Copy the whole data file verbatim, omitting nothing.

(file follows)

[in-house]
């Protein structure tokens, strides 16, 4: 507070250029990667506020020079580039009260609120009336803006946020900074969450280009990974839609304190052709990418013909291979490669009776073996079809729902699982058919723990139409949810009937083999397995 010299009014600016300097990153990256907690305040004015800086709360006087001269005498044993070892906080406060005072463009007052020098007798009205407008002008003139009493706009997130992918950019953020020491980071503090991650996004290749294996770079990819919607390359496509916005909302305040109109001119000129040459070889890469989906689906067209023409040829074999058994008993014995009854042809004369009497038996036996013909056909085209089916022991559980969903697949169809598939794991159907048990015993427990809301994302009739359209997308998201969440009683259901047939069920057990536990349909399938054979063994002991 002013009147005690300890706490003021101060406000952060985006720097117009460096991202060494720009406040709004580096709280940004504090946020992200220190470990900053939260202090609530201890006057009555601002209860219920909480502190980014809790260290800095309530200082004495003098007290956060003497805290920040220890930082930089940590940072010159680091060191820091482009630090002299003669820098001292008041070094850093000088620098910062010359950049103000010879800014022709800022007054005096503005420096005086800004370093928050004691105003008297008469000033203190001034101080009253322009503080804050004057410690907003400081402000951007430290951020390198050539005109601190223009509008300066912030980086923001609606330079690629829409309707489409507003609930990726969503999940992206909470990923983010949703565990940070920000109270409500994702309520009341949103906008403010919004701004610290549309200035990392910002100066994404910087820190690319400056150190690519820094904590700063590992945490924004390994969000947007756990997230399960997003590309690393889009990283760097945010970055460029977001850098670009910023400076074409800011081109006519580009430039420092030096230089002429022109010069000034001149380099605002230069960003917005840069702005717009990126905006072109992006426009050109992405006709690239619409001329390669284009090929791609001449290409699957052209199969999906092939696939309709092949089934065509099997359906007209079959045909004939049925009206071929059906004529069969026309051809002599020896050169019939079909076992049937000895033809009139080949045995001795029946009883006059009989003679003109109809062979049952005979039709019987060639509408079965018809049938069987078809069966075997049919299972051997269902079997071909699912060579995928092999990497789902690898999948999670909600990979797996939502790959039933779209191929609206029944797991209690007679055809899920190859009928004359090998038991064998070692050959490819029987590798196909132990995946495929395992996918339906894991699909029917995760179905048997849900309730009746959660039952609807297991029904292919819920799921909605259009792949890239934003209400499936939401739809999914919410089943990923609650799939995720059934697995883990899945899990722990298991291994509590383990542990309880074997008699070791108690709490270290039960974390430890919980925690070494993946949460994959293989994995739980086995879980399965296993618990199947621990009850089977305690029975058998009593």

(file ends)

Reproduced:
[in-house]
């Protein structure tokens, strides 16, 4: 507070250029990667506020020079580039009260609120009336803006946020900074969450280009990974839609304190052709990418013909291979490669009776073996079809729902699982058919723990139409949810009937083999397995 010299009014600016300097990153990256907690305040004015800086709360006087001269005498044993070892906080406060005072463009007052020098007798009205407008002008003139009493706009997130992918950019953020020491980071503090991650996004290749294996770079990819919607390359496509916005909302305040109109001119000129040459070889890469989906689906067209023409040829074999058994008993014995009854042809004369009497038996036996013909056909085209089916022991559980969903697949169809598939794991159907048990015993427990809301994302009739359209997308998201969440009683259901047939069920057990536990349909399938054979063994002991 002013009147005690300890706490003021101060406000952060985006720097117009460096991202060494720009406040709004580096709280940004504090946020992200220190470990900053939260202090609530201890006057009555601002209860219920909480502190980014809790260290800095309530200082004495003098007290956060003497805290920040220890930082930089940590940072010159680091060191820091482009630090002299003669820098001292008041070094850093000088620098910062010359950049103000010879800014022709800022007054005096503005420096005086800004370093928050004691105003008297008469000033203190001034101080009253322009503080804050004057410690907003400081402000951007430290951020390198050539005109601190223009509008300066912030980086923001609606330079690629829409309707489409507003609930990726969503999940992206909470990923983010949703565990940070920000109270409500994702309520009341949103906008403010919004701004610290549309200035990392910002100066994404910087820190690319400056150190690519820094904590700063590992945490924004390994969000947007756990997230399960997003590309690393889009990283760097945010970055460029977001850098670009910023400076074409800011081109006519580009430039420092030096230089002429022109010069000034001149380099605002230069960003917005840069702005717009990126905006072109992006426009050109992405006709690239619409001329390669284009090929791609001449290409699957052209199969999906092939696939309709092949089934065509099997359906007209079959045909004939049925009206071929059906004529069969026309051809002599020896050169019939079909076992049937000895033809009139080949045995001795029946009883006059009989003679003109109809062979049952005979039709019987060639509408079965018809049938069987078809069966075997049919299972051997269902079997071909699912060579995928092999990497789902690898999948999670909600990979797996939502790959039933779209191929609206029944797991209690007679055809899920190859009928004359090998038991064998070692050959490819029987590798196909132990995946495929395992996918339906894991699909029917995760179905048997849900309730009746959660039952609807297991029904292919819920799921909605259009792949890239934003209400499936939401739809999914919410089943990923609650799939995720059934697995883990899945899990722990298991291994509590383990542990309880074997008699070791108690709490270290039960974390430890919980925690070494993946949460994959293989994995739980086995879980399965296993618990199947621990009850089977305690029975058998009593």